Date of Award


Degree Type


Degree Name

Doctor of Philosophy


School of Exercise, Biomedical and Health Sciences


Computing, Health and Science


Duchenne muscular dystrophy (DMD), the most common lethal neuromuscular disease in childhood, arises from protein-truncating mutations in the dystrophin gene. A deficiency in dystrophin leads to loss of the dystrophin associated protein complex (DAPC), which in turn, renders muscle fibres vulnerable to injury, and eventually leads to muscle loss, necrosis and fibrosis. Although, the dystrophin gene was identified nearly two decades ago, and extensive research has been directed at finding a therapy for DMD, to date, there is still no effective treatment available. One promising molecular approach to treat DNID is antisense oligomer (AO) induced splice intervention. AOs were most widely used to induce RNaseH-mediated gene transcript degradation, however, the development of different backbone chemistries heralds a new generation of AOs that can modify gene transcript splicing patterns. Application of AOs to the dystrophin pre-mRNA to influence exon selection and induce shortened, in-frame dystrophin isoforms is being vigorously pursued. The majority of the work presented here explores the concept of personalised therapies for DMD, whereby oligomers are designed to specifically target individual mutations. The importance of AO-optimisation to obtain AOs capable of inducing efficient dual exon skipping in an established animal model of muscular dystrophy (4CV mouse), which carries a DMD-causing mutation in exon 53, is demonstrated. Removal of both exons 52 and 53 was required to by-pass the mutation, maintain the reading frame and restore dystrophin expression. One of the major challenges of AO-induced splice intervention for therapeutic purposes will be the design and development of clinically relevant oligomers for many different mutations. Various models, including cells transfected with artificial constructs and mice carrying a human dystrophin transgene, have been proposed as tools to facilitate oligomer design for splice manipulation. This thesis investigates the relevance of using mouse models to design AOs for human application, and also explores the use of cultured human myoblasts, from both unaffected humans and a DMD patient, as a means of establishing the most effective therapeutic compound. In addition to induction of exon skipping, the applicability of AOs to promote exon inclusion, by masking possible intronic silencing motifs of survival motor neuron (SMN) pre-mRNA in cultured fibroblasts from a spinal muscular atrophy (SMA) patient, is investigated. This study provides additional information about a novel oligomer target site that could be used in combination with previously identified splice silencing motifs for a molecular therapeutic approach to SMA, and may perhaps open up new avenues of treatment for other genetic disorders, where oIigomers could be used to induce exon inclusion.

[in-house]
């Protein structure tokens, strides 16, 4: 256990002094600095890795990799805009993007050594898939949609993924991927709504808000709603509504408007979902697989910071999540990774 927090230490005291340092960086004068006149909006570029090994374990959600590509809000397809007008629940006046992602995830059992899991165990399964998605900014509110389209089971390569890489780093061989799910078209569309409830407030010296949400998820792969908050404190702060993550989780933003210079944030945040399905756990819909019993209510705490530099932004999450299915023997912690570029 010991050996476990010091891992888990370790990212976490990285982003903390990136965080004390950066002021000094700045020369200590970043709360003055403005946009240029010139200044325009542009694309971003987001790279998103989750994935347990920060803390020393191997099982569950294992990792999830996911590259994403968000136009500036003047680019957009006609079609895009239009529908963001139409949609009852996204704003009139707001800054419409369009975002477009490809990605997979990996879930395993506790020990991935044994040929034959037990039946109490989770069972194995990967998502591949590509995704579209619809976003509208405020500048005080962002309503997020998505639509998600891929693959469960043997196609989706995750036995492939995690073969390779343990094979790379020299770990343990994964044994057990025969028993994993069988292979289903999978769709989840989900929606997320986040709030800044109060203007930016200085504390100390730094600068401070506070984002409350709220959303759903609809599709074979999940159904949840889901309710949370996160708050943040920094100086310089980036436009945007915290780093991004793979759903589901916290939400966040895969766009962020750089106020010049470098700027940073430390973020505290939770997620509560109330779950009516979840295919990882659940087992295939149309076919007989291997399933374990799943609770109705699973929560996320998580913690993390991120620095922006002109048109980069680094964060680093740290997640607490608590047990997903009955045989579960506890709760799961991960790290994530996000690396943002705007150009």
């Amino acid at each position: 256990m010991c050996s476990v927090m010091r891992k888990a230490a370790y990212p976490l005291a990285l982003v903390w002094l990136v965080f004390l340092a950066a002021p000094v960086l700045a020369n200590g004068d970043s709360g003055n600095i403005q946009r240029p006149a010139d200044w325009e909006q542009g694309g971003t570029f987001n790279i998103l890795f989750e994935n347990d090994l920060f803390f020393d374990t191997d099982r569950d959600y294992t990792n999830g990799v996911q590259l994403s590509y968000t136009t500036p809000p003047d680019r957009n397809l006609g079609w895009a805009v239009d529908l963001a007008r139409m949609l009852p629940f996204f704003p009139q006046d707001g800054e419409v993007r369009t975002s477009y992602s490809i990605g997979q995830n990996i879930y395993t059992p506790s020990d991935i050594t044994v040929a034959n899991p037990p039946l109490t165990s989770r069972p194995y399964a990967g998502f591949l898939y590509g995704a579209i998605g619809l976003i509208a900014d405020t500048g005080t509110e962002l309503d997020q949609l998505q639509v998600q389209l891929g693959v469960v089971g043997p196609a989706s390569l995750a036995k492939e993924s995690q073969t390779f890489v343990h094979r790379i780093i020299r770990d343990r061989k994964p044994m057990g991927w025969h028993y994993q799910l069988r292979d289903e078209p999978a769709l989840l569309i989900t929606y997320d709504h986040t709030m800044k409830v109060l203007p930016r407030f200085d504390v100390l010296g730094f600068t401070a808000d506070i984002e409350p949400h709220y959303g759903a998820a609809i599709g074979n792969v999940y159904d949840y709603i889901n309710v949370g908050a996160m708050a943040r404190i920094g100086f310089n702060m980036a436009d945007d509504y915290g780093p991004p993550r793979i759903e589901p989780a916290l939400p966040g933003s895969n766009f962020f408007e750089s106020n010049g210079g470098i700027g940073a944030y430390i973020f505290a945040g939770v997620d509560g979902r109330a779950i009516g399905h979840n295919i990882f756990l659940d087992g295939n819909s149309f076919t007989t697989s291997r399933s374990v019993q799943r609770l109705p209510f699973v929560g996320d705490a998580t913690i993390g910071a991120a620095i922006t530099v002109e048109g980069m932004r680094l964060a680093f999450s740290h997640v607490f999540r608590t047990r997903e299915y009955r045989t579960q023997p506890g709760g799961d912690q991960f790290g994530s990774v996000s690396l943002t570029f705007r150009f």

Included in

Cell Biology Commons